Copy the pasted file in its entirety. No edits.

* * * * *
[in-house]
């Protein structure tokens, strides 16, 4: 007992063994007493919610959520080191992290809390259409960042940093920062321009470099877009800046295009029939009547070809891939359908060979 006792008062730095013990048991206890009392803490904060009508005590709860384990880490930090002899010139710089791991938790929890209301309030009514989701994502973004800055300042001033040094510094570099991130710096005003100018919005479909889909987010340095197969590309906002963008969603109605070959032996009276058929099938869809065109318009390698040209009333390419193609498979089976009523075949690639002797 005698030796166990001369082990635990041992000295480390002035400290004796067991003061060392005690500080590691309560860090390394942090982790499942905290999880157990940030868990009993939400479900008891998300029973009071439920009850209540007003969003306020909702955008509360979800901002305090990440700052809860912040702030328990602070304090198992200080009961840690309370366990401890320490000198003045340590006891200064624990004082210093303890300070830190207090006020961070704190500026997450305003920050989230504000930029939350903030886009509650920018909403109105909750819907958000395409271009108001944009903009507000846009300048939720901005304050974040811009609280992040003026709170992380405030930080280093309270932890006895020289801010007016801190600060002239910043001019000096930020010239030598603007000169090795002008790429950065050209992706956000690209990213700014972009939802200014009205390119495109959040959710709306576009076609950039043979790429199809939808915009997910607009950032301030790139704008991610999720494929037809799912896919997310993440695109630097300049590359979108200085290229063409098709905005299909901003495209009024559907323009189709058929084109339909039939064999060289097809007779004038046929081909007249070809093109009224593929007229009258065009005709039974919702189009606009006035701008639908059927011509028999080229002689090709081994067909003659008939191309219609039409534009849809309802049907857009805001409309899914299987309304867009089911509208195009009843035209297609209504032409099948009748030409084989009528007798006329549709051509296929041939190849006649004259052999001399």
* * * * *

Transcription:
[in-house]
């Protein structure tokens, strides 16, 4: 007992063994007493919610959520080191992290809390259409960042940093920062321009470099877009800046295009029939009547070809891939359908060979 006792008062730095013990048991206890009392803490904060009508005590709860384990880490930090002899010139710089791991938790929890209301309030009514989701994502973004800055300042001033040094510094570099991130710096005003100018919005479909889909987010340095197969590309906002963008969603109605070959032996009276058929099938869809065109318009390698040209009333390419193609498979089976009523075949690639002797 005698030796166990001369082990635990041992000295480390002035400290004796067991003061060392005690500080590691309560860090390394942090982790499942905290999880157990940030868990009993939400479900008891998300029973009071439920009850209540007003969003306020909702955008509360979800901002305090990440700052809860912040702030328990602070304090198992200080009961840690309370366990401890320490000198003045340590006891200064624990004082210093303890300070830190207090006020961070704190500026997450305003920050989230504000930029939350903030886009509650920018909403109105909750819907958000395409271009108001944009903009507000846009300048939720901005304050974040811009609280992040003026709170992380405030930080280093309270932890006895020289801010007016801190600060002239910043001019000096930020010239030598603007000169090795002008790429950065050209992706956000690209990213700014972009939802200014009205390119495109959040959710709306576009076609950039043979790429199809939808915009997910607009950032301030790139704008991610999720494929037809799912896919997310993440695109630097300049590359979108200085290229063409098709905005299909901003495209009024559907323009189709058929084109339909039939064999060289097809007779004038046929081909007249070809093109009224593929007229009258065009005709039974919702189009606009006035701008639908059927011509028999080229002689090709081994067909003659008939191309219609039409534009849809309802049907857009805001409309899914299987309304867009089911509208195009009843035209297609209504032409099948009748030409084989009528007798006329549709051509296929041939190849006649004259052999001399």